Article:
Welcome to the 5th RINGS annual meeting and conference Genders and Feminisms in a Polarised World: Sustainability, Futures and Utopias, hosted by the Gender Studies Research Group at Tallinn University, Estonia, October 2-4, 2019.


The conference focuses on the meanings of genders, feminisms and the role of gender and feminist studies at the time of polarisation and global sustainability crises.

We are living at a time of increasing political polarisations, deepening divisions shaped by conflicting values and the troubling rise of populism. This is evidenced by disturbing developments such as the rise of far-right political forces, misogynistic neoconservatism as well as the emergence of anti-gender sentiments and movements globally. In this context, gender studies occupies a precarious position. It is typically seen by conservative and far right political stakeholders as a radical attempt to restructure society and culture, as they fight against the “gender ideology” and have even succeeded in banning some academic gender studies programmes.

At the same time, we inhabit the age of the Anthropocene where human-induced climate change threatens the wellbeing and sustainability of not only our communities and societies but the entire planet. We need urgent ways of dealing with this ecological crisis. Responses to this have to be collective and move beyond individual solutions as typically promoted by the hegemonic neoliberal ideology prevalent in many societies today. Forging alliances, solidarities and developing joint interventions to deal with the ecological crisis is challenging at the time of polarisation which further exacerbates the global sustainability crisis.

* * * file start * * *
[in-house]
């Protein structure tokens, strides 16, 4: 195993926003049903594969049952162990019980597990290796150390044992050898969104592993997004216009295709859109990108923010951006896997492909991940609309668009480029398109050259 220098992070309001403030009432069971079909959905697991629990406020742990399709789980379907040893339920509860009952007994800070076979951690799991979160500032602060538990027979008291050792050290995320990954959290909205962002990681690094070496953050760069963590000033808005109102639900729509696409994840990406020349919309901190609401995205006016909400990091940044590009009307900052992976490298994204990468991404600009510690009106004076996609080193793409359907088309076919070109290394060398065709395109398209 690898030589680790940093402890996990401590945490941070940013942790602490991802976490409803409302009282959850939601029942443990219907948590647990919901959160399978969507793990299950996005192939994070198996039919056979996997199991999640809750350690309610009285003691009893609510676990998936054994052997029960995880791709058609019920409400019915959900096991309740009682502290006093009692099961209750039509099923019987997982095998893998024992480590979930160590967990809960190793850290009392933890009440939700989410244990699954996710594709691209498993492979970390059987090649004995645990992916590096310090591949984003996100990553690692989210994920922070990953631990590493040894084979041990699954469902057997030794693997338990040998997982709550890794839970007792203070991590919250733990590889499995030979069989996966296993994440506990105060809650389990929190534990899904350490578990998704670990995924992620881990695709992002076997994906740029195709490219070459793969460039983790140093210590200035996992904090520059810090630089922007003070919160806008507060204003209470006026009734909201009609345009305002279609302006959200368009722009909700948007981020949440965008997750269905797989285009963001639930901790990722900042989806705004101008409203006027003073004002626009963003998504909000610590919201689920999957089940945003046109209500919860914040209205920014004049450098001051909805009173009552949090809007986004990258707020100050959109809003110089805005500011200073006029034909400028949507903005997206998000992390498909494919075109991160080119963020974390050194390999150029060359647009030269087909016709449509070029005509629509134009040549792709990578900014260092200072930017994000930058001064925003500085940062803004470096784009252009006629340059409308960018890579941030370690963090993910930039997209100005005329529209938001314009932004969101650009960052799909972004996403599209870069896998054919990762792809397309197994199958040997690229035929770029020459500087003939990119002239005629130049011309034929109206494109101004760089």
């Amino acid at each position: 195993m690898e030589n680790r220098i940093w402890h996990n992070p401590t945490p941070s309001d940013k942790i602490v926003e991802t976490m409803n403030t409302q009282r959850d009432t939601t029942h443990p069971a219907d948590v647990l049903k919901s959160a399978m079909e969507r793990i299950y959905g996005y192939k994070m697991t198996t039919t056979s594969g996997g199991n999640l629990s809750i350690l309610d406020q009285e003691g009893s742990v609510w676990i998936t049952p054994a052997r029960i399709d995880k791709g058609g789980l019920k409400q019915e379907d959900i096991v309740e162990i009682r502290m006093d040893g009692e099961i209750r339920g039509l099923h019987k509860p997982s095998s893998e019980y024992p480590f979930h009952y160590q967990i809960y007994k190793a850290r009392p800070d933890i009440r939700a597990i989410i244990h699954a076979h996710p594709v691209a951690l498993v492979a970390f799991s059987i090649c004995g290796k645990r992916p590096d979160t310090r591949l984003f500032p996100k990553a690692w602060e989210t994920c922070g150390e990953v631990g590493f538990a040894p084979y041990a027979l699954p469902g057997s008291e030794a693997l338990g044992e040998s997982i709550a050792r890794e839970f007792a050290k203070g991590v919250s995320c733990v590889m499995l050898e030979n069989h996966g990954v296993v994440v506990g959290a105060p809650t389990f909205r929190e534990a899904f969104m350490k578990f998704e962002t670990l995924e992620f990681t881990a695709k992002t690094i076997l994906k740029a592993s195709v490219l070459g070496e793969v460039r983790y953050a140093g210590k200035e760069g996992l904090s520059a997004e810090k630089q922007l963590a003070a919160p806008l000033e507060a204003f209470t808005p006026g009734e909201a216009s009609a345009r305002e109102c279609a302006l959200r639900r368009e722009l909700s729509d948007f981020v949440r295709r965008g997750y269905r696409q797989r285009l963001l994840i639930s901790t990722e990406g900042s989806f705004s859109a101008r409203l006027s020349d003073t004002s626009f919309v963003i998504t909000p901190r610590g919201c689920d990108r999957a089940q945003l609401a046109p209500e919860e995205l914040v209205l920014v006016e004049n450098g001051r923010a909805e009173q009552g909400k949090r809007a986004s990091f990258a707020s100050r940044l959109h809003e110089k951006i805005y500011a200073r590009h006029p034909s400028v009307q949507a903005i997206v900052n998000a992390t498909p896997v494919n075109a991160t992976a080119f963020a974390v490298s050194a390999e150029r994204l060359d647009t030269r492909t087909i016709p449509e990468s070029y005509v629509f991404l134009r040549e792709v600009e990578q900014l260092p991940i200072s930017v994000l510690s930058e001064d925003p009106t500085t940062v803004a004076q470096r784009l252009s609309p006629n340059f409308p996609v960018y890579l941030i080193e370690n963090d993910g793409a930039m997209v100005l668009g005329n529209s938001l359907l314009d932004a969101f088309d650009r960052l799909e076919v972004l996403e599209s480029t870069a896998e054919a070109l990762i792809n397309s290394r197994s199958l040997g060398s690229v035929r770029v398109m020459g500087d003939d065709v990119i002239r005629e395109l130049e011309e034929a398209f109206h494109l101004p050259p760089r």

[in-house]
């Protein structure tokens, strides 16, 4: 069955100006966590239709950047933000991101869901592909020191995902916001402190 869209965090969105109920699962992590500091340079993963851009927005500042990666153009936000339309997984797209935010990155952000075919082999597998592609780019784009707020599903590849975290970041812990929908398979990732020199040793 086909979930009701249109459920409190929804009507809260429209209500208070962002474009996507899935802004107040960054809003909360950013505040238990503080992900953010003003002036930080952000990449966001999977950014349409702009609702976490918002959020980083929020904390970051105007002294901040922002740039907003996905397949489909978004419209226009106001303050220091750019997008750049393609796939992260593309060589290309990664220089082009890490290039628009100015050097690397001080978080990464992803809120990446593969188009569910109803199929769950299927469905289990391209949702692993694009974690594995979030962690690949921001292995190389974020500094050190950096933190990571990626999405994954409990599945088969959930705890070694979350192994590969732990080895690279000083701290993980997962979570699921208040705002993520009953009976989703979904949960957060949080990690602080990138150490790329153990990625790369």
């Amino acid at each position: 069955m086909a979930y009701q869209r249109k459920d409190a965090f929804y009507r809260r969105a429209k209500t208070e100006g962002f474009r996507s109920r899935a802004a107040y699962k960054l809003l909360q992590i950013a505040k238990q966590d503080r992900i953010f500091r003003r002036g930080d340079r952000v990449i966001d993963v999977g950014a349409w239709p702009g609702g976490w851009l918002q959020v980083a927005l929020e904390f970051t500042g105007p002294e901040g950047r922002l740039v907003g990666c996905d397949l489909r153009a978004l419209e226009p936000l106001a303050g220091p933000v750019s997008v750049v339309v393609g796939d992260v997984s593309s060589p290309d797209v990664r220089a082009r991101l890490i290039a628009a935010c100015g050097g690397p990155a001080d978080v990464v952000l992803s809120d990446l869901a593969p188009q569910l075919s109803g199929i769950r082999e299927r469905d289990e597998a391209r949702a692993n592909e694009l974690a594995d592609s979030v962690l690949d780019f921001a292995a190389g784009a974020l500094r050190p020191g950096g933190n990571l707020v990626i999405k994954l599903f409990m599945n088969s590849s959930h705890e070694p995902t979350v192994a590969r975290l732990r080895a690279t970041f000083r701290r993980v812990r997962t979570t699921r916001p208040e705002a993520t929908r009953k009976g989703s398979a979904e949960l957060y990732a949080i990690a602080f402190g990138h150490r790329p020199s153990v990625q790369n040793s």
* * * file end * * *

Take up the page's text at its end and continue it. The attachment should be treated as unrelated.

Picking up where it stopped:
Despite the marginalisation and precarious position of gender studies in many national contexts, gender and feminist perspectives can make important contributions to making sense of the increasingly polarised world and how this poses a threat to sustainability on local and global levels. This way, gender and feminist studies could provide visions of more sustainable futures - socially, culturally, and ecologically.

To achieve this, we need new theoretical insights and directions that help us to make sense of and challenge the currently unfolding environmental crisis and political polarisations, as our existing frameworks may be inadequate to explain these phenomena. Here, inspiration may be drawn from many directions, for example, posthumanist thinking and ecofeminist theories that have critically addressed how people relate to and intra-act with the more-than- human, thus redefining the very category of the human, in light of sustainability.

Call for Papers: click HERE